Royal wedding: full-scale military dress rehearsal
Early risers in London were given a sneak preview of the pomp and grandeur to expect on Friday as up to a thousand members of the military carried out a pre-dawn royal wedding dress rehearsal.
The full-scale walk through in preparation for the royal wedding of Prince William and Kate Middleton saw British Army, Navy and RAF members lining the route the couple will take to and from Westminster Abbey.
Participants wore full military dress, but marching bands refrained from playing their instruments as the whole exercise was complete before 6.30am.
The eyes of the world will be on Prince William and Kate Middleton when they begin their journeys to and from Westminster Abbey.
So nothing was left to chance with the dry run in which timings were tested to the second and all armed forces taking part got the chance to practise their role in their service uniforms.
The day began very early - about 2am for those involved.
Forces left Westminster's Wellington Barracks shortly before 5am to begin their way along the route.
Some of the soldiers, sailors and airmen practising their duties were Prince William's colleagues.
First to arrive at the abbey were two of the royal fleet cars - Rolls-Royces which arrived at about 4.50am.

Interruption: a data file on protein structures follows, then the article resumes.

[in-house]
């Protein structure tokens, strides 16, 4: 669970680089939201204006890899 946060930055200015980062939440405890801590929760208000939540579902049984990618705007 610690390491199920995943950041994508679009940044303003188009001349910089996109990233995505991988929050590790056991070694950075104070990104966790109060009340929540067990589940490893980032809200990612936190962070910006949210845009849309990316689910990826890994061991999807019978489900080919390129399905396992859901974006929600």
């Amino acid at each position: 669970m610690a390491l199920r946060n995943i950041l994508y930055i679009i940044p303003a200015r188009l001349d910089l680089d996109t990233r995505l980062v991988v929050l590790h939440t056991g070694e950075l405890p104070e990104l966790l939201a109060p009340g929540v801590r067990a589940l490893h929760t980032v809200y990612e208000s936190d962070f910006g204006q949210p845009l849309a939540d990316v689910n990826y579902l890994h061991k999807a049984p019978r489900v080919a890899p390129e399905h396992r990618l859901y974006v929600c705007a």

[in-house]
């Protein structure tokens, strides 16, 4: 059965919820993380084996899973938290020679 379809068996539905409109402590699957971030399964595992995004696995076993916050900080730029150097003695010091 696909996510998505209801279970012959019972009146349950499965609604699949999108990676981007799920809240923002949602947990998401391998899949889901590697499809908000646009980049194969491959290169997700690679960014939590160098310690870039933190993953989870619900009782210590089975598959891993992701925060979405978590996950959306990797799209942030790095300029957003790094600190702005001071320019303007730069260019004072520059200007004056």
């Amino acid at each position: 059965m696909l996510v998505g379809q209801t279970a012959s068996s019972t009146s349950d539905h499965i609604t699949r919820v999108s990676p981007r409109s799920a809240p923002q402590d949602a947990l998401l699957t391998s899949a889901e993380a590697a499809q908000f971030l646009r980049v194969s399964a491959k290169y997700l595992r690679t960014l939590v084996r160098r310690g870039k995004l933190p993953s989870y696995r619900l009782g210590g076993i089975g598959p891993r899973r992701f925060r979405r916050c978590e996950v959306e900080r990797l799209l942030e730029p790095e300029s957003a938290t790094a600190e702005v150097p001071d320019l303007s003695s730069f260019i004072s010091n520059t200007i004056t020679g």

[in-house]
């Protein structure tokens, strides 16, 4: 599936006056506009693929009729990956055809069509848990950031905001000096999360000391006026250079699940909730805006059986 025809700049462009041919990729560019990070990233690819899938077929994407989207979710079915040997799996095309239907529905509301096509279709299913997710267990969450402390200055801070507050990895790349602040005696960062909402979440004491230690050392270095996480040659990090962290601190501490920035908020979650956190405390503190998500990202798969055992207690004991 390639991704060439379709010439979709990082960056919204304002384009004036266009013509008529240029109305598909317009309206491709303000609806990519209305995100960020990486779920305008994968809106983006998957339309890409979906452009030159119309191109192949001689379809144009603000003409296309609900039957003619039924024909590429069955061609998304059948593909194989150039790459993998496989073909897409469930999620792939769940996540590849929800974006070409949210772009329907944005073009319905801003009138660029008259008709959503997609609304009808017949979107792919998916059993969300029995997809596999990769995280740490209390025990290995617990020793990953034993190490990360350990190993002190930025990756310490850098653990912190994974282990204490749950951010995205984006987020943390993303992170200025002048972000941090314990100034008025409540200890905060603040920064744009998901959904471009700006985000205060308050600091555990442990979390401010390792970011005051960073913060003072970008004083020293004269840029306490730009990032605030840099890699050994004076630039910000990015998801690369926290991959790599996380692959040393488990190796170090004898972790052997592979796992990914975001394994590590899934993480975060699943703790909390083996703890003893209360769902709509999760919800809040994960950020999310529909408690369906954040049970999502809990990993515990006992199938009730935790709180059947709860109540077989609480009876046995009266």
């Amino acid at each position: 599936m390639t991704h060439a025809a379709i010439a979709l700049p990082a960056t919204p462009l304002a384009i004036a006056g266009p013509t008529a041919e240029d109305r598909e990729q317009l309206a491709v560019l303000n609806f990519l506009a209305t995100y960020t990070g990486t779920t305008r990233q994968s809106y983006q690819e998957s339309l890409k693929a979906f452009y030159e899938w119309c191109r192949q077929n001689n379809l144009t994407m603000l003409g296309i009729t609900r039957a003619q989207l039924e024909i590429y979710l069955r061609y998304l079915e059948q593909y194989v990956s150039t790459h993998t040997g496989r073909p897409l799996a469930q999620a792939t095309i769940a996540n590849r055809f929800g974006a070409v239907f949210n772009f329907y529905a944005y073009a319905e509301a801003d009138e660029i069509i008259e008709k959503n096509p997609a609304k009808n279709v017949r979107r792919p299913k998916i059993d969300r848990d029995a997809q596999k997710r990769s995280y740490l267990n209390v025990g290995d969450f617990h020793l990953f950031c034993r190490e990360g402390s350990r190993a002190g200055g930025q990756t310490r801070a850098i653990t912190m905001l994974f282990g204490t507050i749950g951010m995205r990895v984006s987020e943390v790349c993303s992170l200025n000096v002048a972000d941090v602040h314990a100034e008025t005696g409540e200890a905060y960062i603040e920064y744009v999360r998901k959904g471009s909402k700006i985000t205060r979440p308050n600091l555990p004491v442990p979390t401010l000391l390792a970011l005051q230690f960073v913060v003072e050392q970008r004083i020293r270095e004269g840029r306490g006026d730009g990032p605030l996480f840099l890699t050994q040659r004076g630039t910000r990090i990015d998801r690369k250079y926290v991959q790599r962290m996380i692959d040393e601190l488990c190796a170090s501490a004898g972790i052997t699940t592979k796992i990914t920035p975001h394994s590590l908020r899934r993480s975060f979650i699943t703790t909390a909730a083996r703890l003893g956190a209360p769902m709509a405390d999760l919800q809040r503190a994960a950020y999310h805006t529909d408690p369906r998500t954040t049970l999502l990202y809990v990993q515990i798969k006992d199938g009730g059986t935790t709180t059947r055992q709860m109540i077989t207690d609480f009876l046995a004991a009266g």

Shortly after 5am the action began.
It was audible only at first as the sounds of orders being barked out emerged from the final stretch of the route running down from the Houses of Parliament to the abbey.
Several companies of the Royal Navy lined the conclusion of the route, preceded by the Army lining Parliament Street.
Soldiers lined the route up to the Cenotaph, outside the entrance to Downing Street.
From there the RAF lined the road up to Horse Guards Parade which the royal convoy will pass through on Friday.
An RAF officer walked the line.
"On the day you'll have your heels on the white line (of the road markings)," he told them, making sure they knew to take an extra step back closer to the crowds.
When the Ministry of Defence announced the Armed Forces' extensive ceremonial role, General Sir David Richards, head of the military, described it as a "huge honour" for those involved.
When the couple leave the abbey as man and wife, two groups of 12 military personnel will line their route as they make their way to their horse-drawn coach. The tribute is traditionally performed at many military weddings.
Dozens of soldiers on horseback from the Household Cavalry made their way to Westminster Abbey via a different route from the wedding cars this morning.
The cavalry, who led the cars and carriages back to Buckingham Palace through the arch of Horse Guards Parade and along the Mall, performed a loop, parading down Buckingham Palace Road and along Victoria Street to get them to the Abbey.
As the horses walked through the parade ground at Horse Guards, clouds of dust kicked up covering the Welsh Guards, who were lining that part of the procession.